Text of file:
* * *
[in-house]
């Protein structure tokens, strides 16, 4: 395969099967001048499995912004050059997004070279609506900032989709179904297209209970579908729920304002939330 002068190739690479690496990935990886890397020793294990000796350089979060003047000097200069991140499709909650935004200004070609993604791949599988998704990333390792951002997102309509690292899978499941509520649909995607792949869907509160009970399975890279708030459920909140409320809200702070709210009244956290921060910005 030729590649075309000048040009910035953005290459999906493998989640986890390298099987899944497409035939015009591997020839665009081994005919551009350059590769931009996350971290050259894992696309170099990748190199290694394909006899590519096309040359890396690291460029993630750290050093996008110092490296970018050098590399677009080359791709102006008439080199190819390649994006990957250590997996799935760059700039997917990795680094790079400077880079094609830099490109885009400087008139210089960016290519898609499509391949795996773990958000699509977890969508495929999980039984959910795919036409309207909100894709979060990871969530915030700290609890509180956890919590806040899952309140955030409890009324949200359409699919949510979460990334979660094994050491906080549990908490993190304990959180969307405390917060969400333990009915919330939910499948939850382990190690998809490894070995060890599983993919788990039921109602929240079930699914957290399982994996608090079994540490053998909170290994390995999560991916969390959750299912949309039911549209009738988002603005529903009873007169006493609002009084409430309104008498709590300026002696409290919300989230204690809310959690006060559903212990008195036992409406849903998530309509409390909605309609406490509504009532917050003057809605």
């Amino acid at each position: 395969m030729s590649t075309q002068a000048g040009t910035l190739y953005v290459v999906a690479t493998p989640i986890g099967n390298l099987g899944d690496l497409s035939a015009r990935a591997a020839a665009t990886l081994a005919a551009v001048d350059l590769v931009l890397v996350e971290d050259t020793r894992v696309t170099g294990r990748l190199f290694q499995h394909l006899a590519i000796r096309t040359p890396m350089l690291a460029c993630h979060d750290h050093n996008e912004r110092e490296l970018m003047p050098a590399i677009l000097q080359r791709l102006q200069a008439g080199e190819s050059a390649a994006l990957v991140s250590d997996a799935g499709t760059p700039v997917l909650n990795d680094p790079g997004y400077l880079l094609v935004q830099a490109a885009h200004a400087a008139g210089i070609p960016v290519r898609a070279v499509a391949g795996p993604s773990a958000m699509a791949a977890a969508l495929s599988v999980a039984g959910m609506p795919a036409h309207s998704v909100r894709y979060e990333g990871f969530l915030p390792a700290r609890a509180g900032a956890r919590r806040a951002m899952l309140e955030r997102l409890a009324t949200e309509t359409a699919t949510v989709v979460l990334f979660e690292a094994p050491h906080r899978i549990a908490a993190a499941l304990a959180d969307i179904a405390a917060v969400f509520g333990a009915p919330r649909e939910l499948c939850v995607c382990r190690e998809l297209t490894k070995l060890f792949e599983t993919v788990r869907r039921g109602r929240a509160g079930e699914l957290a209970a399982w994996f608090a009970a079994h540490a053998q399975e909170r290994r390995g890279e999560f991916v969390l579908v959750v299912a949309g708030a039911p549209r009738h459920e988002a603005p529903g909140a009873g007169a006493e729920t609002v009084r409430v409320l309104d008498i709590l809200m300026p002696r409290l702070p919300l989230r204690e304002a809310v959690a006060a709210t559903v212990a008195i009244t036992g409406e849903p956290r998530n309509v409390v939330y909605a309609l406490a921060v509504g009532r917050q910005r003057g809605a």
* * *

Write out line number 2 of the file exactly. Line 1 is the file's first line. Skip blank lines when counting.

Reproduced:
């Protein structure tokens, strides 16, 4: 395969099967001048499995912004050059997004070279609506900032989709179904297209209970579908729920304002939330 002068190739690479690496990935990886890397020793294990000796350089979060003047000097200069991140499709909650935004200004070609993604791949599988998704990333390792951002997102309509690292899978499941509520649909995607792949869907509160009970399975890279708030459920909140409320809200702070709210009244956290921060910005 030729590649075309000048040009910035953005290459999906493998989640986890390298099987899944497409035939015009591997020839665009081994005919551009350059590769931009996350971290050259894992696309170099990748190199290694394909006899590519096309040359890396690291460029993630750290050093996008110092490296970018050098590399677009080359791709102006008439080199190819390649994006990957250590997996799935760059700039997917990795680094790079400077880079094609830099490109885009400087008139210089960016290519898609499509391949795996773990958000699509977890969508495929999980039984959910795919036409309207909100894709979060990871969530915030700290609890509180956890919590806040899952309140955030409890009324949200359409699919949510979460990334979660094994050491906080549990908490993190304990959180969307405390917060969400333990009915919330939910499948939850382990190690998809490894070995060890599983993919788990039921109602929240079930699914957290399982994996608090079994540490053998909170290994390995999560991916969390959750299912949309039911549209009738988002603005529903009873007169006493609002009084409430309104008498709590300026002696409290919300989230204690809310959690006060559903212990008195036992409406849903998530309509409390909605309609406490509504009532917050003057809605």